Qatar’s UK investment to surge despite Brexit

High ranking officials from the Middle East country are visiting the British capital and second city Birmingham and will announce major new injections of cash this week.

Qatar Investment Authority part owns the Shard tower in London and is among representatives visiting the UK ahead of expected investment announcements. Courtesy : Eric Smerling
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Qatar will invest £5 billion (Dh23.14bn) in Britain over the next few years, the country’s minister of finance said during a visit to London on Monday.

Earlier, the head of Qatar’s sovereign wealth fund said he still saw opportunities to invest in Britain after it leaves the European Union.

“Qatar will invest £5bn in the UK over the next three to five years,” said the finance minister Ali Sherif Al Emadi on the sidelines of a Qatar investment forum.

Qatar had said it would announce major new investments in the United Kingdom this week, deepening the countries’ trade ties as it prepares to quit the European Union.

The emirate’s prime minister, Sheikh Abdullah bin Nasser bin Khalifa Al Thani, is leading a delegation of more than 400 officials and business executives to London and Birmingham to a two-day meeting with UK counterparts, according to government statements. The visit concludes on Tuesday, a day before the UK prime minister Theresa May plans to start the two-year clock on Brexit negotiations by invoking Article 50 of the Lisbon Treaty.

“Qatar has great confidence in the UK, and this confidence will be demonstrated in the additional investments we will make over the next decade,” Mr Al Thani said Monday as the event opened at London’s Grosvenor House Hotel. He disclosed no details about prospective deals.

Qatari investments would help to cushion the economic fallout from Brexit on both sides. Ahead of the break, the UK is taking steps to maintain foreign investments, going as far as to provide written assurances to Nissan in an effort to stem competition from other EU members that want to poach talent and capital.

Qatar, too, has a big stake in keeping the UK economy and asset prices strong during and after Brexit. It is the world’s biggest producer of liquefied natural gas, and delivers 90 per cent of the UK’s imports of the fuel. The emirate stepped in to invest billions in Barclays during the global financial crisis and has built up a stock and property portfolio worth more than £40 billion (Dh184.63bn) over the past decade.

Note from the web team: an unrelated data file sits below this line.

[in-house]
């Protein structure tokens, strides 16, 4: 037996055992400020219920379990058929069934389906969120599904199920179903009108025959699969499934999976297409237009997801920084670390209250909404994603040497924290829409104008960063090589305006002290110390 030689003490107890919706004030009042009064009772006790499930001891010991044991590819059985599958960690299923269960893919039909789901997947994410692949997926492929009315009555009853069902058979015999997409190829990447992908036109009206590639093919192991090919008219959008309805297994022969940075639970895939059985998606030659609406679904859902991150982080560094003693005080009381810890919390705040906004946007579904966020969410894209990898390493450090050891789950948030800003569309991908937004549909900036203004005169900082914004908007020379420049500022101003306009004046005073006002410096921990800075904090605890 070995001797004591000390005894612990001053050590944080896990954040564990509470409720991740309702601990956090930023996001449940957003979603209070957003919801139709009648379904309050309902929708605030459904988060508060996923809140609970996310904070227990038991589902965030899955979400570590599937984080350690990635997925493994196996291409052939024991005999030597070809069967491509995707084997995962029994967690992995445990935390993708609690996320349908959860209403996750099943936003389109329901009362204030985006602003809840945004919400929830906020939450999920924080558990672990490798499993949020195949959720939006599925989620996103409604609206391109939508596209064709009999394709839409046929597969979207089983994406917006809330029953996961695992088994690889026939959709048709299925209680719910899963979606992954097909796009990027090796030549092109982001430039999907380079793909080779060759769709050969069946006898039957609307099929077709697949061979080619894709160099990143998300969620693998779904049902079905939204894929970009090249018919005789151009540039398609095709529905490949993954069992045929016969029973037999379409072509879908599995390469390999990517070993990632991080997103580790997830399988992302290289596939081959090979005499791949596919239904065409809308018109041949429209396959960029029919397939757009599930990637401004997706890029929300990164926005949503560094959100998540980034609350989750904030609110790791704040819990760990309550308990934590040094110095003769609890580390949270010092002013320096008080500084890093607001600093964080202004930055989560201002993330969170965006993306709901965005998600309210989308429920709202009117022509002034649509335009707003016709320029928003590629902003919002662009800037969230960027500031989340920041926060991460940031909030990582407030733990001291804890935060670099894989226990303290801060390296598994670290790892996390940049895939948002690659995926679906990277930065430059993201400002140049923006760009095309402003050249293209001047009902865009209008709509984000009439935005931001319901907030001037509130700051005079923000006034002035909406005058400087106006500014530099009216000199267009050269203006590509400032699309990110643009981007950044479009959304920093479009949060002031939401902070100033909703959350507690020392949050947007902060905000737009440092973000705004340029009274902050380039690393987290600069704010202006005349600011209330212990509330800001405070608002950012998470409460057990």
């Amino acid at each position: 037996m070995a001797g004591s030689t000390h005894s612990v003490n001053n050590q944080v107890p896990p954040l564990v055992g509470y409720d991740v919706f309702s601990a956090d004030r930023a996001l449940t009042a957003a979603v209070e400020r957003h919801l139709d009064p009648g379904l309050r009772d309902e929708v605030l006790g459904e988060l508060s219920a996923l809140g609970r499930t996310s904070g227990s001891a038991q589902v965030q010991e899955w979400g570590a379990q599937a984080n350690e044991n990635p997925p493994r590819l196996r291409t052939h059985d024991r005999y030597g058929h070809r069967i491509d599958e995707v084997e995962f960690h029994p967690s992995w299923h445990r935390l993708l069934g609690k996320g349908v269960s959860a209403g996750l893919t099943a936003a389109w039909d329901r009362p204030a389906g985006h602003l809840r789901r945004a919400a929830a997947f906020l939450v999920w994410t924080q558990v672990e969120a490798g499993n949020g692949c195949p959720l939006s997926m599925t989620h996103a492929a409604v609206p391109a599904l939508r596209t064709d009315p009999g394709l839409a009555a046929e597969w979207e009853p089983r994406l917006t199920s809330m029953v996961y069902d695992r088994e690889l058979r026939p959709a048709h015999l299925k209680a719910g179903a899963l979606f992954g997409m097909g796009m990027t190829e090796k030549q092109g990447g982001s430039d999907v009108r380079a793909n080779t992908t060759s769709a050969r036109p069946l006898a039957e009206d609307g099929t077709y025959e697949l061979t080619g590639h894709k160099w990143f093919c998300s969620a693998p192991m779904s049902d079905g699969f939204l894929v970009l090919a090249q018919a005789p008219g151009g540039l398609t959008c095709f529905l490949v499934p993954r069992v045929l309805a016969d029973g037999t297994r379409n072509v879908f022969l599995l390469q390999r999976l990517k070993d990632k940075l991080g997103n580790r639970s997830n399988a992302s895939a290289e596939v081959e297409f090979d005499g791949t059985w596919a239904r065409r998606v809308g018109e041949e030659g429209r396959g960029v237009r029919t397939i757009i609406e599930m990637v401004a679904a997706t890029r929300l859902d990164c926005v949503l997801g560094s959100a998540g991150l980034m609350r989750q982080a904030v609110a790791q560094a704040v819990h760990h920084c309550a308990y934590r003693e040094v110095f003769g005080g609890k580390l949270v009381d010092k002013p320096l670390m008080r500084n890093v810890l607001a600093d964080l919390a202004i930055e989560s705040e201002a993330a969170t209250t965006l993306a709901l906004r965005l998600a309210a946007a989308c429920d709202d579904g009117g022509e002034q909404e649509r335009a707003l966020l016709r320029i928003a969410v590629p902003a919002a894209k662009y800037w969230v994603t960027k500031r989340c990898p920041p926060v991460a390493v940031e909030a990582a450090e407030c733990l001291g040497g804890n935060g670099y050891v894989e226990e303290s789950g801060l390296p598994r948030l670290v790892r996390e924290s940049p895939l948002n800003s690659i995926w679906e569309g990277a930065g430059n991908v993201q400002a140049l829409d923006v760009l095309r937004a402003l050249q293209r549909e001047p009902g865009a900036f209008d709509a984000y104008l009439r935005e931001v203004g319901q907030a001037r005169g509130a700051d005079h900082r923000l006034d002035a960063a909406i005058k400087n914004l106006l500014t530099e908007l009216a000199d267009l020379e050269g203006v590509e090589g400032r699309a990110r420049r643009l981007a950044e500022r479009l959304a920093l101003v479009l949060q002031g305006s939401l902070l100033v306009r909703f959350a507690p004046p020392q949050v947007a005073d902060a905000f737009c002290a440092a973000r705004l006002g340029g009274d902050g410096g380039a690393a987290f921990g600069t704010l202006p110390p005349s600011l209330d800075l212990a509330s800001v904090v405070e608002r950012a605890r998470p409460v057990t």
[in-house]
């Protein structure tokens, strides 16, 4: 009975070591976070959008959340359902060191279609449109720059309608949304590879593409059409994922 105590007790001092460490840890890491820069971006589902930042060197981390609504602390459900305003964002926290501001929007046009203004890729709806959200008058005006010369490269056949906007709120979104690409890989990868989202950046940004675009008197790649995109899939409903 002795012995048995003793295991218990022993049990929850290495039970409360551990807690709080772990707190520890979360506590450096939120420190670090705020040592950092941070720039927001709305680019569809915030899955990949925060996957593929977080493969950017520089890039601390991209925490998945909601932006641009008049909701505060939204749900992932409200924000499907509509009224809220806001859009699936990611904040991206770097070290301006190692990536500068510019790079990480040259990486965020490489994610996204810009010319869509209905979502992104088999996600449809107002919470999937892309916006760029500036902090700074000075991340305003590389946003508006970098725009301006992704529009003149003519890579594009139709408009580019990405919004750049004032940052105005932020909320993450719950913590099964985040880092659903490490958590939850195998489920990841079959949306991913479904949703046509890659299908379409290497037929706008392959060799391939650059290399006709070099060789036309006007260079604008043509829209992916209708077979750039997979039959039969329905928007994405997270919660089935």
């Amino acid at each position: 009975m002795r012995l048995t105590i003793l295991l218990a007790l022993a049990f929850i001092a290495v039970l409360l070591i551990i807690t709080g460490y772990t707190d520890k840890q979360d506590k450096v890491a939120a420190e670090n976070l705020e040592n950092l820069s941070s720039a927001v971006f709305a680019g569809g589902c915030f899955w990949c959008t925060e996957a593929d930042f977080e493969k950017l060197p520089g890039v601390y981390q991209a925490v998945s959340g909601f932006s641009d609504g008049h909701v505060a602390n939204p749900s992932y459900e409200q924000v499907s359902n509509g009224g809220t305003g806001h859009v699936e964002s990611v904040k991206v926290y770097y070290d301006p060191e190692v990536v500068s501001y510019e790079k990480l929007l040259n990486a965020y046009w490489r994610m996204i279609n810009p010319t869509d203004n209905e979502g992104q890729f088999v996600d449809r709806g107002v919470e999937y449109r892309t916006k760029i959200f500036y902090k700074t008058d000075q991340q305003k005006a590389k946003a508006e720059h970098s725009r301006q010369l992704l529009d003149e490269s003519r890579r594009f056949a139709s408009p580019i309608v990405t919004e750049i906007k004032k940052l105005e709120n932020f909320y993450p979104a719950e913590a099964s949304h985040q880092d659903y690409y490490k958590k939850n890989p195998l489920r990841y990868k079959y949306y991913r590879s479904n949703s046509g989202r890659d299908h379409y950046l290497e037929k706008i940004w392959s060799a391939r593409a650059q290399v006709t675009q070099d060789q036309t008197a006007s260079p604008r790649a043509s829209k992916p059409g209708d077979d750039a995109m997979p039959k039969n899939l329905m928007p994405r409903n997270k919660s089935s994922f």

The delegation to the UK this week includes the chief executives of Qatar Investment Authority (QIA), Qatar Petroleum and Qatar Airways. George Iacobescu, the chairman and chief executive of Canary Wharf Group, partially owned by QIA, and Xavier Rolet, the chief executive of the London Stock Exchange Group, another portfolio company, are also attending the investment forum.

“Qatar doesn’t see Britain leaving the EU as impacting their relationship and it may be an opportunity for it to be stronger,” Rachel Pether, an adviser at the Sovereign Wealth Fund Institute, said in Dubai.

Protecting the value of Qatari assets in the UK -– which range from Harrods department store, a stake in Sainsbury grocery chain and upmarket properties such as the Savoy Hotel and the Shard tower – is not the only motivation behind the emirate’s road show. Lower oil prices have sapped government revenue, forcing Qatar, the richest country in the world on a per-capita basis, to issue Us$9bn bonds in May. Officials are seeking more investment flows as the country diversifies its economy away from oil and gas and continues a $200bn infrastructure upgrade before the Fifa 2022 World Cup.

“We want to attract institutional money from the UK, especially through our forthcoming exchange-traded fund that will list on the Qatar Stock Exchange,” said Fahmi Alghussein, the chief executive of the Doha-based asset manager Amwal, who plans to attend the London trade event.

One indicator of Qatari appetite for investment in the UK is continued purchases of real estate, both by the state fund and individuals. Foreign investors see the top end of London’s property market as an attractive haven, with the pound’s slump offsetting political uncertainty, according to Laurence Ronson, sales director at Ronson Capital Partners. That is despite the fact that owners are holding back while the value of their homes stagnates and in many of the best districts of the capital, decline.

“London looks like exceedingly good value in terms of a weakened sterling,” said Mr Ronson, who is developing two luxury buildings in the capital. “We’ve seen that with Chinese, Middle East and American money looking at opportunities. All the doom and and gloom that has been predicted post-Brexit has not happened. In fact, the economy is growing.”

* Bloomberg

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